mention a few of the things we have accomplished besides making good grades. In the first 
place it was the seniors who really showed the world what honest-to-goodness class politics 
was, when in the election last spring more votes were cast than ever were cast by any previous 
class at K. S. A. C. At every class meeting since that time the room has been filled. 

A senior class, you know, is composed of both boys and girls. Senior girls have been promi- 
nent in class athletics, in politics, in beauty contests, May fetes, and — well, what haven't they 
had a hand in. This year four out of the six girls chosen in the popularity contest were seniors. 

Athletically speaking, here is more evidence of our importance: Brady Cowell, Murphy, 
Freddie Williams, Schmitz, Clapp, H. Brown, Guilfoyle, Griffith. Those names are self- 
explanatory. 

Nor does all our fame come from the gridiron, the diamond, or the cinder path. On the 
platform in both debate and oratory seniors hold the foreground. Interest in forensic affairs 
at K. S. A. C. is growing rapidly, and largely because of the impetus given by this year's class. 
Howard won the intersociety oratorical and Barger took second place in the Missouri Valley 
contest. The Ag Fair is another thing which the seniors have developed for their alma mater. 
Practically all the student executive offices on the hill are held by seniors. We have accomp- 
lished these things by plugging. 

Good-bye everybody. You'll have to get along the best you can without us. 






ii 



i^oyoTZs i^zsri^z^^;, 




1 Q ^ -2L 




Officers of <l\(x%% of 1922 




WBfM 

m 

J. J. Seright; Georgia Belle Crihfield; T. O. Garinger; Luella Sherman; E.E.Thomas 
H.I.Richards; Eva Leland; Earl Means; Ruth Cunningham; Eugene Huff. 

First Semester Second Semester 

President J. J. Seright Earl T. Means 

Vice-President Ruth Cunningham Georgia Belle Crihfield 

Treasurer H. I. Richards E. E. Thomas 

Secretary Eva Leland Luella Sherman 

S. S. G. A. Representatives... E. E. Huff and T. O. Garinger 





45 



RO>Z*TZs ^zsj^j^j^jeT, 



1 Q 2, 2/ 





ADAMS, KATHRYN R. 
Home Economics 

Franklin; Y. W. C. A.; Girls Loyal- 
ty League. 



ADEE, JESSIE G. Wells 

Home Economics 

Theta Sigma Phi; Quill Club; Big 
Sister 3, 4; Y. W. C. A. 



ADEE, JAMES F. Manhattan 

Veterinary Medicine 
President Veterinary Medical Asso- 
ciation; Secretary Disabled Veterans 
World War. 



ALBRIGHT, JAMES H. Winneld 
Agricultural Economics 
Delta Tau Delta; Purple Masque; 
Hort Club; Scarab; Pax; Theta 
Sigma Lambda; Tobasco; Discipline 
Committee of S. S. G. A. 



ALLEN, DALE Burlington 

Agricultural Engineering 
Athenian; A. S. M. E. 



ALLEN, JESSE L. 
Agronomy . 
Klod and Kernal Klub. 



Norwich 



ALLEN, JOSEPH L. Leavenworth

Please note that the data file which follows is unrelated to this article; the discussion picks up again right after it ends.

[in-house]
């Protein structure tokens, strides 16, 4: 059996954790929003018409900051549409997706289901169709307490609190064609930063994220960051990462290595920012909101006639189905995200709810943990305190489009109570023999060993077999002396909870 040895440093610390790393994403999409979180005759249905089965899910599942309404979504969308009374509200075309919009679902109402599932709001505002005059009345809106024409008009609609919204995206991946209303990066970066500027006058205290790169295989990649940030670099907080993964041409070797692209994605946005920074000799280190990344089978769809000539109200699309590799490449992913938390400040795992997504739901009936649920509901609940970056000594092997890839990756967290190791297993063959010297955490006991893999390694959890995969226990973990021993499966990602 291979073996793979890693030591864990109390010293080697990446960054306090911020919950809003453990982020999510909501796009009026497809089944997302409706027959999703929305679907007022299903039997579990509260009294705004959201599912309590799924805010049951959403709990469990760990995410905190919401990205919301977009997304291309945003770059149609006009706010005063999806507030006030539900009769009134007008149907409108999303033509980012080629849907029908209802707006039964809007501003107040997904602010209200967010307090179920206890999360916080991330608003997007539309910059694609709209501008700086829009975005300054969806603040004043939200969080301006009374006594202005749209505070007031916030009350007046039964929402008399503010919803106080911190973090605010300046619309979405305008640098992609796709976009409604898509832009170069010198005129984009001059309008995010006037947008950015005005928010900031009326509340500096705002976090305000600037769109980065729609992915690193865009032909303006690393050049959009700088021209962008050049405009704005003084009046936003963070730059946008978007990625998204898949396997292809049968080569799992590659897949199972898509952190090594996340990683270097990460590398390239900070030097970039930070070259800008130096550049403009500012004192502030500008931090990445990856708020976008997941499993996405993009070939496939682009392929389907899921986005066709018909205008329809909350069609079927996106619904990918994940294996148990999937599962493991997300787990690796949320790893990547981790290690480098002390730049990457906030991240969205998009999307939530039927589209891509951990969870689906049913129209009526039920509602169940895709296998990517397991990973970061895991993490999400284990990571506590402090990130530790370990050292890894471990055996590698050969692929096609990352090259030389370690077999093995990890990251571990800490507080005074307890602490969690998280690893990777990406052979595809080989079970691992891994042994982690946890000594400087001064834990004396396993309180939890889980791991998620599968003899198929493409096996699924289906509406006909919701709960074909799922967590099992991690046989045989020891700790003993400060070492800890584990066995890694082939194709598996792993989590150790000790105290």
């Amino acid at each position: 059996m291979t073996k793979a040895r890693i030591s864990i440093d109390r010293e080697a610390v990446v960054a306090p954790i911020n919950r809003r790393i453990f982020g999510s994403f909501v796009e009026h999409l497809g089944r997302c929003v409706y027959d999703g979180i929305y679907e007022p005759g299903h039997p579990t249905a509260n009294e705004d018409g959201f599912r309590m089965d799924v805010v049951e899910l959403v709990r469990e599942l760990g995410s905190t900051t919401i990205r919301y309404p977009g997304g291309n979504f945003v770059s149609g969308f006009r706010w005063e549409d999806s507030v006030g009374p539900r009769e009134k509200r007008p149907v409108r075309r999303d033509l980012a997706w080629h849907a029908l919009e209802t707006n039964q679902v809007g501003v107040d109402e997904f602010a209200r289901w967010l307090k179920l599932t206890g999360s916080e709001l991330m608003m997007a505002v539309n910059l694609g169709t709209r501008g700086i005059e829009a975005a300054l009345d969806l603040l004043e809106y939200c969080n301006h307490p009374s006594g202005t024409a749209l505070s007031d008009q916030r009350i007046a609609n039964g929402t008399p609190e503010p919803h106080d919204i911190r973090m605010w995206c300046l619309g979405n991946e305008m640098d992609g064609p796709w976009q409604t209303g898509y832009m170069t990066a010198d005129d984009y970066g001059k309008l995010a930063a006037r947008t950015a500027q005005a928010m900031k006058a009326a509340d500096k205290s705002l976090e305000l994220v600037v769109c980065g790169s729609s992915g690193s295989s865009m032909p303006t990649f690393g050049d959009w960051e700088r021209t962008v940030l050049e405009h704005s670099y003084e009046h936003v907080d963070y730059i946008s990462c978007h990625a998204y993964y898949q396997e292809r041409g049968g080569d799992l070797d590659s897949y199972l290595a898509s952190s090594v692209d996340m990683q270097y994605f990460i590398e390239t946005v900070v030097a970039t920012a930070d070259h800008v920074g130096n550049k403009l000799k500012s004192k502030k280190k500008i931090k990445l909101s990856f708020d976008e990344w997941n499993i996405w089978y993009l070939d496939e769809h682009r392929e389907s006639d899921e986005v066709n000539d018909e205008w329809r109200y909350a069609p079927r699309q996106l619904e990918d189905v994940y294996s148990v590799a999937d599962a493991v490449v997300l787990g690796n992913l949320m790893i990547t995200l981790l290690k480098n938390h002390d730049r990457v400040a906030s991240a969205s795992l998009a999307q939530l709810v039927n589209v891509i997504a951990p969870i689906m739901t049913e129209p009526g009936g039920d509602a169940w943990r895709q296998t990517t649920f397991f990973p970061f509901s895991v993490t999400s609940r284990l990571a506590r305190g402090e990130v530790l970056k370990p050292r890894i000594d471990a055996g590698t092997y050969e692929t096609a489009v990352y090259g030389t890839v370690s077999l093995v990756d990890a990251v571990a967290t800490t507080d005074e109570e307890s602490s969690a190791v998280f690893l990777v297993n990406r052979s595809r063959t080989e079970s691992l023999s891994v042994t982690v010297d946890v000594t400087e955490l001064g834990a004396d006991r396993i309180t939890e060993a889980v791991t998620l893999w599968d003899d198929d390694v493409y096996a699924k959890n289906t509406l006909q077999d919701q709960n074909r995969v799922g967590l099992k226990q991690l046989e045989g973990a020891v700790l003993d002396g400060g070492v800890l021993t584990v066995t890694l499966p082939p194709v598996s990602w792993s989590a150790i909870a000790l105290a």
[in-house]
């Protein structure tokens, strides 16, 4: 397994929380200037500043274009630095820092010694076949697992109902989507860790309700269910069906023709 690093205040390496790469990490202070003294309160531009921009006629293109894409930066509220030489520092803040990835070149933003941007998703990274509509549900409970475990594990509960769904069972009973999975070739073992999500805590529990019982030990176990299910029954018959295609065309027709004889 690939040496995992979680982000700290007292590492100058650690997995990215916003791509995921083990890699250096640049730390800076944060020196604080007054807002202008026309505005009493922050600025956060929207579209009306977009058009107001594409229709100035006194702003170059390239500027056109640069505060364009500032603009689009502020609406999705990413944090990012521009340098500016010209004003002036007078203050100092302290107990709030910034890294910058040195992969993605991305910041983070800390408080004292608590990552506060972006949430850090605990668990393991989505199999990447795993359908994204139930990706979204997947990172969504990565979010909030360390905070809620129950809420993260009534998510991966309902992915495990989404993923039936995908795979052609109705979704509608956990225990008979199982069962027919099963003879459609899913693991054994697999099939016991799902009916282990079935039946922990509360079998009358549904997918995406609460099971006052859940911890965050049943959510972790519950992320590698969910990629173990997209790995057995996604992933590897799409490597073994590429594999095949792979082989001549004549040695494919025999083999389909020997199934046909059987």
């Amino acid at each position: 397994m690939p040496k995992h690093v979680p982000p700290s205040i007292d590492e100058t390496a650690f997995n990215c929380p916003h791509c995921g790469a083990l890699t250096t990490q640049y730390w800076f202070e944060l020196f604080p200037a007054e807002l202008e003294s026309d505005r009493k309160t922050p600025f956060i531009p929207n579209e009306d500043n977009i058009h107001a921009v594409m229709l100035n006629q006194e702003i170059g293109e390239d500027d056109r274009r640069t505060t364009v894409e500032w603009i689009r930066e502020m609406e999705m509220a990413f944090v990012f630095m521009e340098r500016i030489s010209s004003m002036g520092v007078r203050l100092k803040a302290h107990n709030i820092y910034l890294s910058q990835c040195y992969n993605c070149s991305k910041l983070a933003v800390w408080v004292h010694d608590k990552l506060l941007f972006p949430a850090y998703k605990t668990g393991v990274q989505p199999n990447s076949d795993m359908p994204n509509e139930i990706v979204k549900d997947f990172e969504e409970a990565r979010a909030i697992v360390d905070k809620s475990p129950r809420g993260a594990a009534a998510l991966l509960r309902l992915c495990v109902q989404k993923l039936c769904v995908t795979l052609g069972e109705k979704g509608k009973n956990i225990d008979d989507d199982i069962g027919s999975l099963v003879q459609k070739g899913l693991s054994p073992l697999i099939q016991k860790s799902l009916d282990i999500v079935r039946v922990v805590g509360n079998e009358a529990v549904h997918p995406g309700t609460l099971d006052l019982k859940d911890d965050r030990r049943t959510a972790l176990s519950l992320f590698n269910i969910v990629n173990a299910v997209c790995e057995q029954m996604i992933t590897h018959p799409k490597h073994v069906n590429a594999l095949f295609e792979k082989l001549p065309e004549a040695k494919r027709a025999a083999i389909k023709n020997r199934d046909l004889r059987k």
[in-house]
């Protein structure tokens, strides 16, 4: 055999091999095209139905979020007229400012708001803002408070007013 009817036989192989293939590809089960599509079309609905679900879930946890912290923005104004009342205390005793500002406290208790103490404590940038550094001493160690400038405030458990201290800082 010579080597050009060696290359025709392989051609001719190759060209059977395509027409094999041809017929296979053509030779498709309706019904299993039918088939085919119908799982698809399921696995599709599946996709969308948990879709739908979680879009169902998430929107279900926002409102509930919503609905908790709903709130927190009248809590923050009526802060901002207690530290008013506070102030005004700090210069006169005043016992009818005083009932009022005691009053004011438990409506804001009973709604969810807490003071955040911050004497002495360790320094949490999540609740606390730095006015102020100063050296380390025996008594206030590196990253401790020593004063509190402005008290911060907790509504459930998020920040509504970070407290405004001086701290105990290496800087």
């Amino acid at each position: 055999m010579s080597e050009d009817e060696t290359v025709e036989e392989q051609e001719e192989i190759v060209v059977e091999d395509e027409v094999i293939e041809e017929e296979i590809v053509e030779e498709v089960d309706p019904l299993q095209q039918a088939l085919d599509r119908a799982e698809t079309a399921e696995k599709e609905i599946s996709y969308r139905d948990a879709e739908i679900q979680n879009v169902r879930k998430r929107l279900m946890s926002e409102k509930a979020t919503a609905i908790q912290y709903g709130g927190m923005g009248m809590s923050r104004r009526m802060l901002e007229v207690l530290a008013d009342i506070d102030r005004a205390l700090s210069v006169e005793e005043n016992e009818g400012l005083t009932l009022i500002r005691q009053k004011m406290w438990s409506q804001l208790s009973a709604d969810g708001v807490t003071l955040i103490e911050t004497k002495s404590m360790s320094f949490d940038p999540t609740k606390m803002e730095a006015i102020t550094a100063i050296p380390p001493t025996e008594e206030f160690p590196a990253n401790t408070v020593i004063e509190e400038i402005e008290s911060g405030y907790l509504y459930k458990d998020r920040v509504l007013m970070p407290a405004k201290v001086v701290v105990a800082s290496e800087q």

'Miry Husbandry 

Webster; Forum; Y. M. C. A.; 
Dairy Club. 



ANDERSON, NELSON H. 

Neosho Falls 
Agricultural Economics 
Omega Tau Epsilon; Agricultural 
Economist; S. S. G. A.; Agricultural 
Association. 



ROK^ZZs 




AUSTIN, ALDIS L. Oldham, S. D. 
Agricultural Economics 
Scabbard and Blade; Webster; 
Agricultural Economist; Agricul- 
tural Association; Elkhart; Captain 
R. 0. T. C. 



AYRES, LILLIAN E. LaHarpe 

General Science 

Eurodelphian, Kappa Phi, Prix, 
Xix; Freshman Commission; Vice- 
president Y. W. C. A. (4). 



AYERS, VIDA M. Sabetha 

Home Economics 

O. E. S. Club; Kappa Phi; President 
French Club; Girls Loyalty League; 
Y. W. C. A.; Big Sister. - 



BAKER, HARRIETT 
General Science 



Emporia 



BAKER, HARRY L. Baldwin 

Agricultural Economics 
Omega Tau Epsilon; Alpha Zeta; 
Agricultural Association; President 
Agricultural Economists; Phi Kappa 
Phi; College Band; Zeta Chi; A. B., 
Baker University. 



BANKS, MARION H. Wichita 

Mechanical Engineering 
Sigma Tau; Scarab; A. S. M. E.; 
A. A. E.; Engineering Executive 
Council; Junior Honors; Phi Kappa 
Phi. 



BARGER, JUSTUS WHEELER 
Agricultural Economics Manhattan 
Athenian; Pi Kappa Delta; Quill 
Club; Forum; Agricultural Econom- 
ists; Agricultural Association; Inter- 
collegiate Debate (1, 2, 3); Class 
President (3); President Y.M.C.A. 
(4); Missouri Valley Orator, 2nd 
place (4); Collegian Board (4); 
Scholarship in Debate (3, 4). 



BATCHELOR, HAROLD W. 

General Science Manhattan 

Hamilton; Star Masque; In plays — 
Daddies, Her Husband's Wife, 
Nothing But The Truth, Potash 
and Perlmutter. 




Z^,<Z>3>C^Zs 





BATDORF, FRANCES Burlington 
Home Economics 

Alpha Delta Pi; Y.W.C.A.; Big Sis- 
ter Captain; Kappa Phi Cabinet; 
Xix; Beacon; Enchilidas. 



BAYLES, BURTON B. Manhattan 
Agronomy 

Acacia; Alpha Zeta; Tri K; Scarab; 
Hamilton. 



BEST, ANNA L. Manhattan 

Home Economics 

Alpha Beta; Zeta Kappa Psi; Wo- 
men's K Fraternity; Forum; Purple 
Masque; Royal Purple Staff; "K" 
Debater; K Sweater; Class Hockey 
Team 1, 2, 4; Class Basketball Team 
(2, 4;) Class Baseball Team (2) ; Di- 
rec tor ot Frivol; PresidentW.A.A. ; 
President of Bethany Circle; Plays 
— Her Husband's Wife, Nothing 
but Lies; Author of "The Ink Girl,"